In a significant victory for home-buyers the Supreme Court dismissed a builder’s appeal on January 12 and upheld the National Consumer Disputes Redressal Commission’s (NCDRC) ruling in favour of a home-buyer. It had held that the builder’s demand for more money over the contractual sale, on account of excess sale area, was illegal.
The matter reached the apex court following an appeal by the developer after the NCDRC had ruled on the case in August last year.
In its judgment on August 26, 2020, the NCDRC had said that “this is a common practice adopted by majority of builders/developers which is basically an unfair trade practice. This has become a meansto extract extra money from the allottees at the time when allottee cannot leave the project as his substantial amount is locked in the project and he is about to take possession (sic).”
The case in question was filed by one Pawan Gupta against Experion Developers Pvt. Ltd. The builder had referred to a clause in their contract which stated that Experion could ask for more money if the sale area of the property increased up to ten per cent. The NCDRC held the demand as illegal and the apex court also dismissed an appeal by the developer on Tuesday.
The complainant had filed the complaint since the developer asked for more money for the excess area after the contract between them had been signed. He had also objected to the delay in handing over the property to the former.
Gupta had said that the developer sent across the demand for excess area “without any basis” and that he had received the certificate by the architect on a later date. An internal report by the architect – which supposedly showed the excess area – was the basis for the excess demand.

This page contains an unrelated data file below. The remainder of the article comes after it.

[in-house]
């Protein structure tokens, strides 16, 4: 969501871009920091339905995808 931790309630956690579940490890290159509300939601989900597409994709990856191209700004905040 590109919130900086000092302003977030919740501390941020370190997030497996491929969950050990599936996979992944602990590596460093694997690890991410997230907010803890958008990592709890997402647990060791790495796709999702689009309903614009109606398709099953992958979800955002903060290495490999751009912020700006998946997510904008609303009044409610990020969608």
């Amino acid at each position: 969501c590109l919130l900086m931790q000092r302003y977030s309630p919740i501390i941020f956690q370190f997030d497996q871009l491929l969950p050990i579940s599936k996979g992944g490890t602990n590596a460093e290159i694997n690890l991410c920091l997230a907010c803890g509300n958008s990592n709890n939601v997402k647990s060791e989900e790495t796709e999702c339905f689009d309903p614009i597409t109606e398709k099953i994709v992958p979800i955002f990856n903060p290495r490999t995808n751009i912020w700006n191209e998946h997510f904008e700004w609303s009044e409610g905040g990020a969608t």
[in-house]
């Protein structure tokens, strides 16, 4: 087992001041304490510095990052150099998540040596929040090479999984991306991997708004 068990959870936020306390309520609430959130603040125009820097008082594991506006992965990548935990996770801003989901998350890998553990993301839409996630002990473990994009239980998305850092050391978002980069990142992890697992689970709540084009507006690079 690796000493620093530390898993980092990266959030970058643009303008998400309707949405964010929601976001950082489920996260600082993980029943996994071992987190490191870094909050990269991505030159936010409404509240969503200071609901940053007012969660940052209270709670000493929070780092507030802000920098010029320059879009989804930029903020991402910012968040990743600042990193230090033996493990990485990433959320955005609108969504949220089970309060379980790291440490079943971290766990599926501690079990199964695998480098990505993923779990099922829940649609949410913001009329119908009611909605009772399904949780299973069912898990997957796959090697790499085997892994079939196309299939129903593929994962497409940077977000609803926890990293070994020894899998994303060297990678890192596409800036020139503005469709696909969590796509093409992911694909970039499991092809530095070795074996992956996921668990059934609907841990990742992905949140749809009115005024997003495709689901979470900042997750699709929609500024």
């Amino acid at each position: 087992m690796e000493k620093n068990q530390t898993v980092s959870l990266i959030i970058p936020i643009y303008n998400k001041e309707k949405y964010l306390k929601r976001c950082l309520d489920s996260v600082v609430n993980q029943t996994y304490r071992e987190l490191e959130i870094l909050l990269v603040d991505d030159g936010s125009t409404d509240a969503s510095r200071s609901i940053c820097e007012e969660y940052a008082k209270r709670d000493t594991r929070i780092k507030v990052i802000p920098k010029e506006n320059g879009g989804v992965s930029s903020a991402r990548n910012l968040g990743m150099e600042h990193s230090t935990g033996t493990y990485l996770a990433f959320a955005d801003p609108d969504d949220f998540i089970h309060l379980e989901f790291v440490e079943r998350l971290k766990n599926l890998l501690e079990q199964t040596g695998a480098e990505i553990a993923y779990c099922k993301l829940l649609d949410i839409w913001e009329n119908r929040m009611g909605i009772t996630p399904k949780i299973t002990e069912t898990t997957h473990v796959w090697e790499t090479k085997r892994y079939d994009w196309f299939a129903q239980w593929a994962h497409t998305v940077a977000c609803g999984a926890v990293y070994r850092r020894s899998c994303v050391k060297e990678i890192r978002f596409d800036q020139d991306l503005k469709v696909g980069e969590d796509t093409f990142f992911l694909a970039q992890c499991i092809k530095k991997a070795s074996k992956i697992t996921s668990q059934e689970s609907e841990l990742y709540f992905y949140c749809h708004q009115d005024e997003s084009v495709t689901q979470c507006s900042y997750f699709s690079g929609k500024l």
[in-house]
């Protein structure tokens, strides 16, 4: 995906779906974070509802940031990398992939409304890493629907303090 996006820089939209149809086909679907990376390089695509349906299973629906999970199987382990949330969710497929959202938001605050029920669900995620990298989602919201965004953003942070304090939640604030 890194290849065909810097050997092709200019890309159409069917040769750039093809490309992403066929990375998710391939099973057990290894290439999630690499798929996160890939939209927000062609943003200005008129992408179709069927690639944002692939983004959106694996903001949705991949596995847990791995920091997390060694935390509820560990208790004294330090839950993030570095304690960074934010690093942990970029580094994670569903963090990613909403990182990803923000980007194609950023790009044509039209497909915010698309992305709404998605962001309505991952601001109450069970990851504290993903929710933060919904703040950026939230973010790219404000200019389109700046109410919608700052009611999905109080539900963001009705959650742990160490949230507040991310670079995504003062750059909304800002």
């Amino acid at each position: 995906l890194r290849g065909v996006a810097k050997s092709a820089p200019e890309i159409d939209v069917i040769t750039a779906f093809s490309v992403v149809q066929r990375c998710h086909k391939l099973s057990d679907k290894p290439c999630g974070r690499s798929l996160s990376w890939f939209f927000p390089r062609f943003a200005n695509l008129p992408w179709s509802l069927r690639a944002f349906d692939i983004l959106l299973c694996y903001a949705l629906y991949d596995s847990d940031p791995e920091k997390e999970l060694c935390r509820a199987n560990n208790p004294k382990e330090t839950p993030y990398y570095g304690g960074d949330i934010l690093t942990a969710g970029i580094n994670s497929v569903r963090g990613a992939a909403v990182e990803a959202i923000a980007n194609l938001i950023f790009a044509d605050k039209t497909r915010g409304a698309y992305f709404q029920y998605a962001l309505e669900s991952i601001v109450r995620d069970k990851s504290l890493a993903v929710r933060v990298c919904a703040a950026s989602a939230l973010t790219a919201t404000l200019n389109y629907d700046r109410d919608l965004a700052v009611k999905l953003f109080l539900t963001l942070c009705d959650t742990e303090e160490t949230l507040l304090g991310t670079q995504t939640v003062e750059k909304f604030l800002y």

In its judgment in August last year, the NCDRC said that once the original plan had been approved by the competent authority, “the areas of residential unit as well as of the common spaces and common buildings are specified and super area cannot change until there is change in either the area of the flat or in the area of any of the common buildings or the total area of the project (plot area) is changed. The real test for excess area would be that the opposite party should provide a comparison of the areas of the original approved common spaces and the flats with finally approved common spaces/ buildings and the flats. This has not been done.”
It added that such a practice was “common” and adopted by the majority of developers and builders “which is basically an unfair trade practice. This has become a means to extract extra money from the allottees at the time when allottee cannot leave the project as his substantial amount is locked in the project and he is about to take possession. There is no prevailing system when the competent authority which approves the plan issues some kind of certificate in respect of the extra super area at the final stage.”
The commission said that there was no “harm” in communicating and charging for the extra area in the final stages but that the developer must provide the real reason for an increase in the super area on the basis of a comparison made between the buildings that were originally approved with the final approval.
“Basically the idea is that the allottee must know the change in the finally approved lay-out and areas of common spaces and the originally approved lay-out and areas,” it said.
The body also suggested reforms, saying that while the Real Estate Regulation Act (RERA), 2016, did make it mandatory for builders to mention the carpet area of the flat, “however the problem of super area is not yet fully solved and further reforms are required.”